Maersk, Qatargas seal partnership on  LNG project

MAERSKTHE world’s largest LNG exporter, Qatargas has signed a technical collaboration agreement with the Maersk Group to explore opportunities related to the use of LNG marine propulsion.

Maritime executive News reported that Qatargas and the Maersk Group have been exploring opportunities for collaboration related to LNG marine propulsion technology for the last two years.

LNG has the potential to further reduce emissions from shipping of CO2 by up to 25 percent, of NOx by up to 40 percent and to completely eliminate SOx emissions.

It is estimated that the use of LNG propulsion can lead to a potential reduction in CO2 emissions of 25 percent compared to the use of conventional shipping fuels.

In addition to the technical collaboration agreement, a second agreement, a memorandum of understanding, was signed between Qatargas, Maersk Line and Shell International Trading Middle East Limited to evaluate LNG as a marine fuel.

Maersk Line currently operates more than one in six of the world’s container vessels. Subject to the required infrastructure being made available and the development of cost-efficient LNG propelled vessels, early predictions suggest a larger scale use of this propulsion technology by ship owners in the future. Among their many innovations, Maersk has developed an on-board lubrication oil system to recycle used lubricants resulting in savings while maintaining safe, reliable and optimized engine conditions.

Chief Executive Officer of Maersk Group, Nil Andersen said: “This cooperation between Qatargas and the Maersk Group represents an important step in developing technology to use LNG as a viable fuel for maritime transportation. The possible use of LNG propulsion technology for ships presents an opportunity to reduce both SOx emissions and to reduce the transport sectors CO2 footprint.”

Chief Executive Officer of Qatargas, Khalid Bin Khalifa Al Thani said: “Qatargas has a proven track record of technology innovations for different uses for LNG. In an ever-changing industry, innovation becomes even more important to remain competitive. We look forward to pursuing this partnership with the Maersk Group, in order to explore new or improved technology for Qatar’s LNG carriers and at the same time being able to contribute to the development of alternative cleaner fuel technology for vessel operators.”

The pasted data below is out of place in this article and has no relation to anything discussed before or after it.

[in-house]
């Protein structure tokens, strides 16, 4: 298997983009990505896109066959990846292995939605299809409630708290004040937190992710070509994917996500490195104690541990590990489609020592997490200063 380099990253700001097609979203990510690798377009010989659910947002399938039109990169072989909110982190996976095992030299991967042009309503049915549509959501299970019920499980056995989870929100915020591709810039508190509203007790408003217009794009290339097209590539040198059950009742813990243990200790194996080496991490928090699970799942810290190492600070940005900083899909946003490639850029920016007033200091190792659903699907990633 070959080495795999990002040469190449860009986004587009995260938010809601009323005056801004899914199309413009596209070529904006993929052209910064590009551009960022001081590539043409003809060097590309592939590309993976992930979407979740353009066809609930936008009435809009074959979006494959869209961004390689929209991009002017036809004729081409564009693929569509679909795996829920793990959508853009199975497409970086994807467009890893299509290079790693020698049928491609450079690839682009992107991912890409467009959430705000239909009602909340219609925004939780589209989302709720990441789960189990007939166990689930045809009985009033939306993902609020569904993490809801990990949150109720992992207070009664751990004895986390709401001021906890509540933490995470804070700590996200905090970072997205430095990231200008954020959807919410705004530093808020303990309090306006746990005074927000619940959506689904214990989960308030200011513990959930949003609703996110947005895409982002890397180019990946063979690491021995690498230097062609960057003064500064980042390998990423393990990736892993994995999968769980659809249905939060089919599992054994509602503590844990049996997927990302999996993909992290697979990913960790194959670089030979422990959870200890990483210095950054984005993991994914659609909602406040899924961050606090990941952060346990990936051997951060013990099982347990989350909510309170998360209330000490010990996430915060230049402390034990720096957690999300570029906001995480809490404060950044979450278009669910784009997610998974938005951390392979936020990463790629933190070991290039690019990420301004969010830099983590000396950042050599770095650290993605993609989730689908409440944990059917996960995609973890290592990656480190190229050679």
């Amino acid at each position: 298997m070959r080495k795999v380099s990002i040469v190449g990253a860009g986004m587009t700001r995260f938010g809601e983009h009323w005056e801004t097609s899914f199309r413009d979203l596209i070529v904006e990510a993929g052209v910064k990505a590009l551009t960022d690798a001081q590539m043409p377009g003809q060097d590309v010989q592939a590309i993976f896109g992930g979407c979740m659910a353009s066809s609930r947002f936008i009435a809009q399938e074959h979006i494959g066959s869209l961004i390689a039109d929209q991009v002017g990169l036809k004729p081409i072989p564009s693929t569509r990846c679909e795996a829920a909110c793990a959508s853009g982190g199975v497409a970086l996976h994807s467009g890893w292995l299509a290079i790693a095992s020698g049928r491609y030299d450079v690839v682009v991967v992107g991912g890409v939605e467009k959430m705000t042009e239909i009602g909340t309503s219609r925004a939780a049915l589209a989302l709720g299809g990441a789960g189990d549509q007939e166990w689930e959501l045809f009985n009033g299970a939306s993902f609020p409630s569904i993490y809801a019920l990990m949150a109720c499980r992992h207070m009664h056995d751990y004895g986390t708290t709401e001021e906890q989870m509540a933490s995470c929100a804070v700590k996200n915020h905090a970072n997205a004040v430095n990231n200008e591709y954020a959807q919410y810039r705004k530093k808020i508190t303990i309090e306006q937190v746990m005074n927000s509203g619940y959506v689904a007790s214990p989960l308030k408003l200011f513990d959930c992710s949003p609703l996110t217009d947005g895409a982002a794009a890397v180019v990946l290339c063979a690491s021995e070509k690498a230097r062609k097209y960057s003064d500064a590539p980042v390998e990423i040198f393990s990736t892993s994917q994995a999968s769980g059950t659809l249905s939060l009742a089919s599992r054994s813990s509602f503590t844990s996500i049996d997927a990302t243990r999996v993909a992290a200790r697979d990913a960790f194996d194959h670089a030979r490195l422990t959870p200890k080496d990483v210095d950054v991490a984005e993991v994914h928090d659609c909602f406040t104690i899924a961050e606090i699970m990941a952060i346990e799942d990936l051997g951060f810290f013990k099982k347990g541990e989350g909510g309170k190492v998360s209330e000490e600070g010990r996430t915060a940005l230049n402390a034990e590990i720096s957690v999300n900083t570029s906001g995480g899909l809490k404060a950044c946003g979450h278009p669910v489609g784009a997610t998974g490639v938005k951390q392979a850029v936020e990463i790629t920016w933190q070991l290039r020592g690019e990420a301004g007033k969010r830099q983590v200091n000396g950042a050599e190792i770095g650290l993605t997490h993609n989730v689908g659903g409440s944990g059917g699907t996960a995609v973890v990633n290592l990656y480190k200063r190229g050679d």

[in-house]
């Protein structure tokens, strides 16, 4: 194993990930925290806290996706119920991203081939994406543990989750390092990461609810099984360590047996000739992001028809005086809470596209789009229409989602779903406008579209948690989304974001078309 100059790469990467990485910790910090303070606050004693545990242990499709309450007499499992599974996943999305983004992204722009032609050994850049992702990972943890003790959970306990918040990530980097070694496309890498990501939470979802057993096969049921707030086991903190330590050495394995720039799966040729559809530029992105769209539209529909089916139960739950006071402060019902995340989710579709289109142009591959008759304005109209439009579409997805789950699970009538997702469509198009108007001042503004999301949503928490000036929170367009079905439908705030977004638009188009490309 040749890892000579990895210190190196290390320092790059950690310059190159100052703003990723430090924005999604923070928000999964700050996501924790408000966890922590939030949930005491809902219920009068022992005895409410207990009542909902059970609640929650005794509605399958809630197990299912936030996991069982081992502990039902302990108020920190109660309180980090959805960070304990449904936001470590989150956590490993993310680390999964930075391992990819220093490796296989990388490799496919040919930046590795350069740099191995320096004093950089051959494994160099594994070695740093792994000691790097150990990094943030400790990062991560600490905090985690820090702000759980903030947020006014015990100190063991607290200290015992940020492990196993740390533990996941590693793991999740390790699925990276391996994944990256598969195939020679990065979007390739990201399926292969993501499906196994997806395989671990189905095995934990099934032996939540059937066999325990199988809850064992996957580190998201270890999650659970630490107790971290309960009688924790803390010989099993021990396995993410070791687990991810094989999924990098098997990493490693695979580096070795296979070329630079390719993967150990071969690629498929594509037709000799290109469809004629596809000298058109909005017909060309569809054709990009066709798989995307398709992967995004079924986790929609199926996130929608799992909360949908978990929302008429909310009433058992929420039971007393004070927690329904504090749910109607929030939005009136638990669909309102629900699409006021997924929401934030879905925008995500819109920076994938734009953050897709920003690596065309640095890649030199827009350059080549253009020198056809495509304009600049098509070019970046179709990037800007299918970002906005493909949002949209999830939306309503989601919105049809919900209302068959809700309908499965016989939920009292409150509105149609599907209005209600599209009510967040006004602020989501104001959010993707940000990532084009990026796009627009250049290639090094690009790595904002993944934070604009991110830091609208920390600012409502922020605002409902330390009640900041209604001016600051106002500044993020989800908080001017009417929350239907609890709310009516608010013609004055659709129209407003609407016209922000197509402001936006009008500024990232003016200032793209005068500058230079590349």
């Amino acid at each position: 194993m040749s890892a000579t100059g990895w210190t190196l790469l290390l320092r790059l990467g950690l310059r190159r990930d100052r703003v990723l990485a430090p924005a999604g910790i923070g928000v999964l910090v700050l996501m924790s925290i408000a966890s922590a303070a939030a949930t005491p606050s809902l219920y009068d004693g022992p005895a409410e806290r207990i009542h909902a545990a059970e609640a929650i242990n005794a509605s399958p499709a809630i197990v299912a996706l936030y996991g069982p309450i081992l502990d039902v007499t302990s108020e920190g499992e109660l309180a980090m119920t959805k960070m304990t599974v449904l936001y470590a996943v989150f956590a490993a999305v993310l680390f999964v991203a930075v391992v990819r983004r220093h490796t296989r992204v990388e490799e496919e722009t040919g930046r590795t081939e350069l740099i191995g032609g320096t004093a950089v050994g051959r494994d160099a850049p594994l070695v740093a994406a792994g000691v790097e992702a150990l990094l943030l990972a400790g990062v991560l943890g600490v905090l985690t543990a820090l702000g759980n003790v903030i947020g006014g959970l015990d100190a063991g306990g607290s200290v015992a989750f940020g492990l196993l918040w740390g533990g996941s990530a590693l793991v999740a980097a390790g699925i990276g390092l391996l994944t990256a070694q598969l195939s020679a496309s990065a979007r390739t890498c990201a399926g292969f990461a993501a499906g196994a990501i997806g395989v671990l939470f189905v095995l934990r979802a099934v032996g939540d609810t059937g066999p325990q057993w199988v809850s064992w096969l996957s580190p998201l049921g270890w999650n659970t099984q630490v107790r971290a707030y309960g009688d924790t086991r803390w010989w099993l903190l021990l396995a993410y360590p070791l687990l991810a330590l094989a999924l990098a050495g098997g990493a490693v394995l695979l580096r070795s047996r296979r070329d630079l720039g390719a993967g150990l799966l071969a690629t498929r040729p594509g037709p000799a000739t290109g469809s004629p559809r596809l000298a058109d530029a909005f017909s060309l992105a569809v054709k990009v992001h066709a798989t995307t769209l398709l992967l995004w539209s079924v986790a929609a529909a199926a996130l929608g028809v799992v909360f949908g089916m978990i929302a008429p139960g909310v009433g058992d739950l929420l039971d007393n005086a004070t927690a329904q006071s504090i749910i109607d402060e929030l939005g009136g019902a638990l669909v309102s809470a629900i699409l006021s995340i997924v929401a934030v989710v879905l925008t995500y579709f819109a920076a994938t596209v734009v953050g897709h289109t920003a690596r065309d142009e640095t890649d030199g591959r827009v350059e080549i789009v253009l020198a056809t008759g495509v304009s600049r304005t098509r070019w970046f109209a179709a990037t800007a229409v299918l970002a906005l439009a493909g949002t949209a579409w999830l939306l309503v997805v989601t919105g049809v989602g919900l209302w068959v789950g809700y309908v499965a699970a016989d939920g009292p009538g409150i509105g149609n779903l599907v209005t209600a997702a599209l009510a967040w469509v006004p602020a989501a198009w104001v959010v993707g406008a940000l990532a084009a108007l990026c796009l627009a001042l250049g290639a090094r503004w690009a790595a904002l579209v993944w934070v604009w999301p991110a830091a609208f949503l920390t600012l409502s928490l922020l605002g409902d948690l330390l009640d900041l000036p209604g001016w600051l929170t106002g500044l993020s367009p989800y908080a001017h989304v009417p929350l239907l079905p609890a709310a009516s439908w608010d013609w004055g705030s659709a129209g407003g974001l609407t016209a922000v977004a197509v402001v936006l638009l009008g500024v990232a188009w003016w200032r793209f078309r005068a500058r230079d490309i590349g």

According to the report, the technical collaboration agreement, letter of intent, between Qatargas and the Maersk Group was signed by Al Thani and Andersen during a ceremony in Doha, Qatar.

Meanwhile, an LNG tanker docked at the Sabine Pass terminal in Louisiana recently, with only days to go before the United States ships its first export cargo of seaborne gas from the lower 48 states.

The Asia Vision LNG tanker docked at the Sabine Pass LNG terminal last Sunday, ship tracking data showed.The tanker arrived in December in the Gulf of Mexico, but has been anchored off the coast of the terminal after the first shipment from the facility was delayed due to mechanical problems.

The United State  company Cheniere Energy said it expected its first cargo to leave the facility by the end of this month or in early March.

“We will export the first cargo shortly. Touch wood, it’ll be at the end of February or in early March,” Andrew Walker, Cheniere Energy’s vice president for strategy, said during an energy industry event in Germany last week.

The Energy Atlantic LNG tanker, which was initially scheduled to pick up the first cargo from Sabine Pass, has also been sitting off the coast of the facility since January.

Once operational, Sabine Pass will be the first LNG export terminal outside of Alaska. The United States has been exporting LNG mostly to Japan from Alaska since 1969.

Cheniere Partners is developing up to six natural gas liquefaction trains at Sabine Pass, each with an expected nominal production capacity of approximately 4.5 million tonnes per annum (mtpa) of LNG.

The trains are in various stages of development, with construction of the first train complete and the commissioning process underway. Train 1 has begun producing LNG. Commissioning for train 2 is expected to commence in the upcoming months. The remaining trains are expected to commence commissioning on a staggered basis thereafter.